The steady growth of geothermal power in Turkey in recent years has placed the country in the top four among countries with the largest installed capacity in the world, as the country currently has a geothermal power capacity of 1,100 MW
Turkey, an energy importing country, has been determinedly investing in domestic and renewable resources over the years to decrease dependency on external resources for power generation. As much as the results have been very promising with mega-scale investments in wind and solar power, Turkey is also a global actor in utilizing its geothermal resources. Continuous efforts have led to Turkey ranking fourth in the world for the largest installed geothermal power capacity. Association of Geothermal Power Plant Investors (JESDER) Chair Ufuk Şentürk emphasized the continuous expansion of installed geothermal power in Turkey.
"While installed capacity in 2016 was 460 megawatts [MW], an additional $1.4 billion investment raised the capacity to 1,100 MW," said JESDER Chair Ufuk Şentürk. Total installed power capacity places Turkey in the fourth rank after the U.S., the Philippines and Indonesia.
JESDER Chair Şentürk indicated that plant investments in 2017 increased 45 percent compared to the previous year. With the addition of four geothermal power plants that started operating last year, the number of power plants increased to 41 in the country. The JESDER chair added that 23 geothermal power plants with a capacity of 614 MW are under construction. "To sustain this growth trend in geothermal power, state incentives for the sector must continue," he added, expressing his belief that the fast growth of geothermal power will continue in 2018 and insisting on the necessity to continue the Renewable Energy Resources Support Mechanism (YEKDEM) to become a global leader in geothermal power.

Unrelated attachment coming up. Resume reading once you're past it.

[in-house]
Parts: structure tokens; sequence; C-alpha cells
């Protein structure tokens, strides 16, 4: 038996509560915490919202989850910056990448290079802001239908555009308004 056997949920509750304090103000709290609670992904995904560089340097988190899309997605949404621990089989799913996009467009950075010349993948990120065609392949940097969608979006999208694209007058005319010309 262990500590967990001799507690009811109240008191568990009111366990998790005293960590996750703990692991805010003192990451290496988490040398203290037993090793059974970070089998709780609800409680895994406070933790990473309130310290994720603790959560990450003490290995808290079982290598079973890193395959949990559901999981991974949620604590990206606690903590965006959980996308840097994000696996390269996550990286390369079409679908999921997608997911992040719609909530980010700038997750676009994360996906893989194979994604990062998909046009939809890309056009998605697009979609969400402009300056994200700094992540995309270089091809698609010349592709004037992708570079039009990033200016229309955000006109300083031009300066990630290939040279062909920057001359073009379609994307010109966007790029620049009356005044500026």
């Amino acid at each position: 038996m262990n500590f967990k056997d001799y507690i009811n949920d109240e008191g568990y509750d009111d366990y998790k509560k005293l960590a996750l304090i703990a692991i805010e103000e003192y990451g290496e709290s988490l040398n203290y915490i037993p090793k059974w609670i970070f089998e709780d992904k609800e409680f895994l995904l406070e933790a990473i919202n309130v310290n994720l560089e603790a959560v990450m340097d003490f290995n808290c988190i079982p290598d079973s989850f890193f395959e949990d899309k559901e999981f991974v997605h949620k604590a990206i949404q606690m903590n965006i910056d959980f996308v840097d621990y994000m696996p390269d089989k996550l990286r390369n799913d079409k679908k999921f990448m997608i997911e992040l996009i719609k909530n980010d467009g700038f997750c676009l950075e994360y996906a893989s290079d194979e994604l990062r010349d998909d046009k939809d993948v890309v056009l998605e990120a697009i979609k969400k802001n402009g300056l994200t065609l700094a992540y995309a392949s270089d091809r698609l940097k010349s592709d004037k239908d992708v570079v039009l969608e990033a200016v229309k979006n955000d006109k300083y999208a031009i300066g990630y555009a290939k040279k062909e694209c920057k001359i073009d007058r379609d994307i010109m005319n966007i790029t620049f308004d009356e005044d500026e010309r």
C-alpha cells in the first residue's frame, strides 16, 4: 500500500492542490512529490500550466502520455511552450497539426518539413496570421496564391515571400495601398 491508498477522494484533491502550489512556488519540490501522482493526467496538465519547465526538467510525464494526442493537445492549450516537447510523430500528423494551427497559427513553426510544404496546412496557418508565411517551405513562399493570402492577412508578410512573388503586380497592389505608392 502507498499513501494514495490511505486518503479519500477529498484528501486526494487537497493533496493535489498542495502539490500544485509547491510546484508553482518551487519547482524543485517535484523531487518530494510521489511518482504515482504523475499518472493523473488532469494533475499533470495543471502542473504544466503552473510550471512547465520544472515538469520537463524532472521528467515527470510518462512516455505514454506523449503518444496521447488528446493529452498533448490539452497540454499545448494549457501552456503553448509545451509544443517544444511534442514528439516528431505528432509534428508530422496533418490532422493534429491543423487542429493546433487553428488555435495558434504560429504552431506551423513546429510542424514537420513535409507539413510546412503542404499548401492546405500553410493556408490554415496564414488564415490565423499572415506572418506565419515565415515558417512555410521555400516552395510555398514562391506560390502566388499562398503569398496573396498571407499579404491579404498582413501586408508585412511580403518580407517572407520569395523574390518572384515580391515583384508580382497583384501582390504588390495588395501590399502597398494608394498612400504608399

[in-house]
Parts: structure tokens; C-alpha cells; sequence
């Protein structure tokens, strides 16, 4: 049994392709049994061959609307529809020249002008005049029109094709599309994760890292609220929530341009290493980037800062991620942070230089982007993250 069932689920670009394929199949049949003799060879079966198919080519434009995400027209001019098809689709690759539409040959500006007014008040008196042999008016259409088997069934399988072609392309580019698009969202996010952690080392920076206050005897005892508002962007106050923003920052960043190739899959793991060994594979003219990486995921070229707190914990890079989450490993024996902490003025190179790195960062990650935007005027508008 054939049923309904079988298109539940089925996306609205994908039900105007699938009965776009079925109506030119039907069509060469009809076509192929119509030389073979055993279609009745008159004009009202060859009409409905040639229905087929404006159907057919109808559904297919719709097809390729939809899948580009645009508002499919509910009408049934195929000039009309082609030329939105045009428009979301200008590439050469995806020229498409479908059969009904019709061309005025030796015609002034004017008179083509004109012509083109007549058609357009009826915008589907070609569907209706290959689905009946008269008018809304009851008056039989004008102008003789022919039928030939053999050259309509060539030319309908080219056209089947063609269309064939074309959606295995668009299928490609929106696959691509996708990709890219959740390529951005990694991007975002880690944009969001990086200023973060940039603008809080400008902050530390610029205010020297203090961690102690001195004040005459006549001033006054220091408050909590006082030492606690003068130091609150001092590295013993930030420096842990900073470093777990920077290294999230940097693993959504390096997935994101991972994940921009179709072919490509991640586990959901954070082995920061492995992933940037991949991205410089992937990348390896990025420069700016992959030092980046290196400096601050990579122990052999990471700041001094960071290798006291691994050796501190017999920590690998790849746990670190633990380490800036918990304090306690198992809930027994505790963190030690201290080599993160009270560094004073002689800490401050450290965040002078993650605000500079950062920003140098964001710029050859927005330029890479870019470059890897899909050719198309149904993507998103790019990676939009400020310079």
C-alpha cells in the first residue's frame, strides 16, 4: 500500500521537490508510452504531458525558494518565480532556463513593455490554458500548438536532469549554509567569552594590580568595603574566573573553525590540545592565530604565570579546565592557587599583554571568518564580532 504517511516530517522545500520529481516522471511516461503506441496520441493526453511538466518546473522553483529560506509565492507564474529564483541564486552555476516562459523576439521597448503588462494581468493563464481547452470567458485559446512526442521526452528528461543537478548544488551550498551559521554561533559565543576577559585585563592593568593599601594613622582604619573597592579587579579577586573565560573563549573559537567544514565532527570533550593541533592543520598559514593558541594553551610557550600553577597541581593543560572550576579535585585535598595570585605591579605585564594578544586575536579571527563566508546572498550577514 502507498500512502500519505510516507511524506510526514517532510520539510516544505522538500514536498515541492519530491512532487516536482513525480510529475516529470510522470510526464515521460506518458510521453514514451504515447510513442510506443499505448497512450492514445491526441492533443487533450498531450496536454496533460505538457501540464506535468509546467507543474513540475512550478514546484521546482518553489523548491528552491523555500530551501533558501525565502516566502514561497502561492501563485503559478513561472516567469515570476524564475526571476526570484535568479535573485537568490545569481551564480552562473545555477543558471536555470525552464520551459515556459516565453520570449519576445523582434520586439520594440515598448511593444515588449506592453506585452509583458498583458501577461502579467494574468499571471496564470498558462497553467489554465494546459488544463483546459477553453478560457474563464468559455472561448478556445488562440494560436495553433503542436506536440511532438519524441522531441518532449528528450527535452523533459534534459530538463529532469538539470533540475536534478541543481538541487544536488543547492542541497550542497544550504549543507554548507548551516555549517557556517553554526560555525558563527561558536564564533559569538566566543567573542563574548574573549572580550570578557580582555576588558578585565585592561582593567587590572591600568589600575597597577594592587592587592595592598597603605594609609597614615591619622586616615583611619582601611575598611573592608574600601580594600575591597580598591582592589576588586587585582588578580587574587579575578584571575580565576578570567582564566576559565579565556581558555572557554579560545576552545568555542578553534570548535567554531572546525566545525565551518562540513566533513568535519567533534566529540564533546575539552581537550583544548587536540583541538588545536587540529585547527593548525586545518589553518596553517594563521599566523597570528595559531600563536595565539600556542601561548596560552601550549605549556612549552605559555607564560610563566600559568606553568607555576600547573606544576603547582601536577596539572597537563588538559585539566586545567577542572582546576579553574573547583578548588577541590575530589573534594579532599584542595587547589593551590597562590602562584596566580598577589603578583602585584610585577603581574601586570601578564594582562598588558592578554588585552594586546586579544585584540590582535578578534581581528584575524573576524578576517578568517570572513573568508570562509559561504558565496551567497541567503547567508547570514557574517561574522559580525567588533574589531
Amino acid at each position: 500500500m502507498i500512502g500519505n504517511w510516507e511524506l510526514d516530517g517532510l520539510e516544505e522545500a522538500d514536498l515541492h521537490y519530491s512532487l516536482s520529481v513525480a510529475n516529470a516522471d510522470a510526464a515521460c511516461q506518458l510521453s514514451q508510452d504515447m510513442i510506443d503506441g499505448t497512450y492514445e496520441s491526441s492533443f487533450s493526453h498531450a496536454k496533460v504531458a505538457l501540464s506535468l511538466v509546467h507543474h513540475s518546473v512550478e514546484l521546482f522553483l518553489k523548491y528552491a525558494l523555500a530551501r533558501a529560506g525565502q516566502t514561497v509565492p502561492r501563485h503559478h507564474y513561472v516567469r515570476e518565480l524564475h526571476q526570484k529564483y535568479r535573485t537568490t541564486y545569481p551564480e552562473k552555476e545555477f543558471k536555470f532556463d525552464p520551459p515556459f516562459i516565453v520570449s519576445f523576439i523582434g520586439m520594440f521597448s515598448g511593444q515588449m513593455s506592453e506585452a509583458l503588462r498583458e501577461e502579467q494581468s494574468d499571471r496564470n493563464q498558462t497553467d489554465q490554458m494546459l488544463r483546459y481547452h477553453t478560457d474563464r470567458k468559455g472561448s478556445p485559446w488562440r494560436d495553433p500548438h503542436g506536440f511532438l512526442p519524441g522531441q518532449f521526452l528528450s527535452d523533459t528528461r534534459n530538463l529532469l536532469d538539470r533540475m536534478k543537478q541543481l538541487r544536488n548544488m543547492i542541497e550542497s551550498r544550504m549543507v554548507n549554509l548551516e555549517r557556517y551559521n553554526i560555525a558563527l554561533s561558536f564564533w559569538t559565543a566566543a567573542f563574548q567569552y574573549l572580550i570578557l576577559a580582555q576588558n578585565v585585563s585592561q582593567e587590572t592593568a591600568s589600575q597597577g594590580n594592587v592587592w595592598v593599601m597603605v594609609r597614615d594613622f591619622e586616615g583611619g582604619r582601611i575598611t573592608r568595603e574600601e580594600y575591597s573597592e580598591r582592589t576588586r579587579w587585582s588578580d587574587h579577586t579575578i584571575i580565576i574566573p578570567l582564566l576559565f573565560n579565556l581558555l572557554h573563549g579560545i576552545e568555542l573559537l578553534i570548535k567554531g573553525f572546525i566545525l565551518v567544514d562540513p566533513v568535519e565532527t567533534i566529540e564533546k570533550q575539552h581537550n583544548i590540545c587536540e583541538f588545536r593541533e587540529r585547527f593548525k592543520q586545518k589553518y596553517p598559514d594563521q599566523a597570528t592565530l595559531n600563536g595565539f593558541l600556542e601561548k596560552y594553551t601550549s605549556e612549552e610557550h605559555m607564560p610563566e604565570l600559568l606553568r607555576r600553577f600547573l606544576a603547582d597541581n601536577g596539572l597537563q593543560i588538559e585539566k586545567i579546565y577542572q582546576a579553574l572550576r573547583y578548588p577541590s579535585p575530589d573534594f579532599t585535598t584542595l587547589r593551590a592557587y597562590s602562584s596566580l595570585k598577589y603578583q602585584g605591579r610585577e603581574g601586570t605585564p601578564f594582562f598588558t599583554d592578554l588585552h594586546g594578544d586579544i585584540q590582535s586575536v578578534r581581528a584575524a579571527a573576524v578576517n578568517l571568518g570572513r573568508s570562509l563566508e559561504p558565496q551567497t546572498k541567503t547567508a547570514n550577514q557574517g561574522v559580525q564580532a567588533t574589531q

Şentürk underscored that foreign investors are particularly interested in Turkey's geothermal power capacity. "Arabian firms have secured 14 licenses in central Anatolia. Global installed capacity is currently 14,000 MW," he said. The U.S., in the lead, has an installed geothermal power capacity of 3,591 MW, while the Philippines, which comes second, has 1,868 MW capacity in geothermal and Indonesia has 1,809 MW.
"Turkey's installed geothermal capacity was 706 MW in 2016. Last year, an investment of $1.4 billion raised the capacity to 1,100 MW. Turkey ranks fourth in global geothermal power after the U.S., the Philippines, and Indonesia," Şentürk said. Geothermal power is a domestic, sustainable energy resource with low carbon emissions. But its discovery and utilization poses some difficulties and risks, he indicated. "Therefore," he said, "state incentives are of great importance. We know that the YEKDEM system finishes by 2020 but the sector asks for its continuation at least for geothermal power plants."
Şentürk stressed that the continuation of investments depends on the YEKDEM mechanism. "If YEKDEM does not continue, investments will be cut like a knife," Şentürk said, adding that turnaround times for investments have exceeded the average levels of the past decade with the deepening of wells and the increase in the risk of exploration and costs.
Şentürk mentioned that they do not receive excise duty and value-added tax from fuel used in oil drilling work and that they want to apply the same practice to geothermal energy as well.
Şentürk said the thermal equivalent of energy obtained from geothermal energy wells is higher than that obtained from oil wells. "For example, if the capacity of the well from which the geothermal energy is generated is 4 MW, you cannot get the same power from the petroleum obtained from the oil drilling during which the same amount of fuel is used," Şentürk said, highlighting that geothermal is a renewable and sustainable energy resource, while oil is exhaustible. "Taking these factors into consideration, excise duty and value-added tax exemption support for the fuel used in drilling should also be given to geothermal investors," he noted.